Ecorys supports the European Commission in developing Projects of Common Interest selection methodology and in evaluating candidate projects

| Transport and Infrastructure

Ecorys and Ramboll supported the European Commission in developing the methodology for the selection of Projects of Common Interest (PCI) in the thematic area of carbon dioxide (CO2) transport infrastructure. In a follow-up project, the consortium evaluated candidate projects striving for PCI status.

The methodological study involved the interpretation of TEN-E Guidelines. The project included the following challenges: the development of a Cost-Benefit Analysis methodology for carbon dioxide (CO2) infrastructure projects, the evaluation of social cost of carbon emissions under various assumptions, and the creation of an application template for candidate projects.

After having successfully completed the methodological project, Ecorys was asked to evaluate the candidates for PCI in the context of another project. Candidate projects were evaluated and the four projects listed below were selected to be included in the ‘Union list of projects of common interest ('UNION LIST')’. This list was published on November 23, 2017: 

  • Teesside CO2 hub (United Kingdom, in further phases Netherlands, Belgium, Germany) 
  • CO2-Sapling Transport and Infrastructure Project (United Kingdom, in further phases Netherlands, Norway)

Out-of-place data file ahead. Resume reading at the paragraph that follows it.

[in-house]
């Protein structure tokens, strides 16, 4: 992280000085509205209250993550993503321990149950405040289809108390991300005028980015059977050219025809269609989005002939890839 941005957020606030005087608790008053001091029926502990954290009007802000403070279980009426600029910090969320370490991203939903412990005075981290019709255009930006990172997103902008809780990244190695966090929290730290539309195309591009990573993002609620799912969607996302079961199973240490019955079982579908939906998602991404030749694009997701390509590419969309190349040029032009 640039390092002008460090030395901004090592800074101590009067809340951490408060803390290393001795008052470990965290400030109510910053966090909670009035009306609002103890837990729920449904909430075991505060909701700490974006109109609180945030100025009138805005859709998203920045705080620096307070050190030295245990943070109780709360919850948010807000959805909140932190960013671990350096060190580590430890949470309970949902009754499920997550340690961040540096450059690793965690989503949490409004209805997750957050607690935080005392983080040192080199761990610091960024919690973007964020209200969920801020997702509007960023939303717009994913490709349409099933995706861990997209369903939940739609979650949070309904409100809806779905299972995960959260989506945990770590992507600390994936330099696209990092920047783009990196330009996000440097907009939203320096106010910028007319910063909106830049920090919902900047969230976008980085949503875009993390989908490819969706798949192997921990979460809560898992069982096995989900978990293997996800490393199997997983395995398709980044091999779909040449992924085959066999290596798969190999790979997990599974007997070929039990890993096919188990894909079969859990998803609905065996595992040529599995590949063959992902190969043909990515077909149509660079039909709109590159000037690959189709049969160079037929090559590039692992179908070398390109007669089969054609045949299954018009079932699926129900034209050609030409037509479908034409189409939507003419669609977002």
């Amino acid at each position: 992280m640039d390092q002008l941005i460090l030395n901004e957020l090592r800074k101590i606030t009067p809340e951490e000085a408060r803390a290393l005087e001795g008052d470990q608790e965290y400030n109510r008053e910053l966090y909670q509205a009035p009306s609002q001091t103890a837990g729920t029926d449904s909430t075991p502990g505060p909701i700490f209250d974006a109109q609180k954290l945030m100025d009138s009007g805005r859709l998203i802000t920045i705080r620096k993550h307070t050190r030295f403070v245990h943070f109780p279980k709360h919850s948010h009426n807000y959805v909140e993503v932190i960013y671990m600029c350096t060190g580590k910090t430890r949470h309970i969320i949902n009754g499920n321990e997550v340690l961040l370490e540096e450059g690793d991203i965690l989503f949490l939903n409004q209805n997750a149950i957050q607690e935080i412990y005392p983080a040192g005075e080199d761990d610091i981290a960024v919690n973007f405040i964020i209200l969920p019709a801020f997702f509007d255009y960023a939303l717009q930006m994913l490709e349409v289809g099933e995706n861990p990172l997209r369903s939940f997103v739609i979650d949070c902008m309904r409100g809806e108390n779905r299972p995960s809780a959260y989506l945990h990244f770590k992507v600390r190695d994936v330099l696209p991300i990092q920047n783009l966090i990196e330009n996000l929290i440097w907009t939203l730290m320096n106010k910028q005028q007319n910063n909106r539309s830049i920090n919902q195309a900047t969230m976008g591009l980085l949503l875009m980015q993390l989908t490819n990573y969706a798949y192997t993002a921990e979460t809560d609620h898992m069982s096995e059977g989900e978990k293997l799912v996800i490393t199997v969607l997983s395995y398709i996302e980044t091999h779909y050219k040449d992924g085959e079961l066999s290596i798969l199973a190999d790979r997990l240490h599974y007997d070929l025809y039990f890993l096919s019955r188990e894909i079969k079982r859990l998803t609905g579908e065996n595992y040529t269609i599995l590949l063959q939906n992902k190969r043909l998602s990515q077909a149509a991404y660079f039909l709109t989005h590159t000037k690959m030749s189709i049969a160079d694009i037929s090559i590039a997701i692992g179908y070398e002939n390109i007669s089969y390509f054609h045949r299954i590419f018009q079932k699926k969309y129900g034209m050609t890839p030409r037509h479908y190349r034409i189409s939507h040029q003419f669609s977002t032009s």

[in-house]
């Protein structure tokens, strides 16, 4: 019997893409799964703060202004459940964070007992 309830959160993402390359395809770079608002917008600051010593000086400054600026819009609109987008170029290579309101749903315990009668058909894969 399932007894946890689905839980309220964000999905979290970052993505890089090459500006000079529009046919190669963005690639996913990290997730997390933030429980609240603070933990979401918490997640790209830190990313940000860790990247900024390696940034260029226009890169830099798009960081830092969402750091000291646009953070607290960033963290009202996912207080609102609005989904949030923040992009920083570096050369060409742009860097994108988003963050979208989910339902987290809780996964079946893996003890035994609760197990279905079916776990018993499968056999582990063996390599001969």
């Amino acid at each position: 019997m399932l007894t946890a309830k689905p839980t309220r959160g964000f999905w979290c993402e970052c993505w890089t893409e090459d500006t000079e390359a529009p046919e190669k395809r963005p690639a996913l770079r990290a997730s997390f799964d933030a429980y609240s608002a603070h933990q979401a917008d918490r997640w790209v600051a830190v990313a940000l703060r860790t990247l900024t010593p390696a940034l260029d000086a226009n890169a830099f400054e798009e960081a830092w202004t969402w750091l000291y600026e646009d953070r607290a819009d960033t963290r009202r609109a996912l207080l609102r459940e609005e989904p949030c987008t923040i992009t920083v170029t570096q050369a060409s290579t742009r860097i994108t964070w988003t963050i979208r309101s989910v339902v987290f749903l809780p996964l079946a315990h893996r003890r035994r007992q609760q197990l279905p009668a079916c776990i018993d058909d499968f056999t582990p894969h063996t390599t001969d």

• The Rotterdam Nucleus (Netherlands and United Kingdom) 
  • CO2 cross-border transport connections between emission sources in United Kingdom and Netherlands and a storage site in Norway

“We are very pleased to have participated in this study, which we believe demonstrated real and substantial social costs of carbon emissions” said Karolina Ryszka, Ecorys energy expert. “The candidate project applications were of good quality, clearly demonstrating that, on balance, their socio-economic benefits outweigh their costs”.
“Commercial viability of CCS projects is still far away and the technology is still at early stages of development” said Anatoli Smirnov, Study Manager, “nevertheless, we are satisfied that the candidate projects are technically feasible and can play an important part in allowing the EU achieve its long-term target of reducing greenhouse gas emissions by 80-95% by 2050”.

Including the projects on the PCI list allows them to benefit from accelerated planning. Furthermore, it permits the EC granting, improved regulatory and environmental assessment processes. They also have the right to apply for funding from the Connecting Europe Facility (CEF).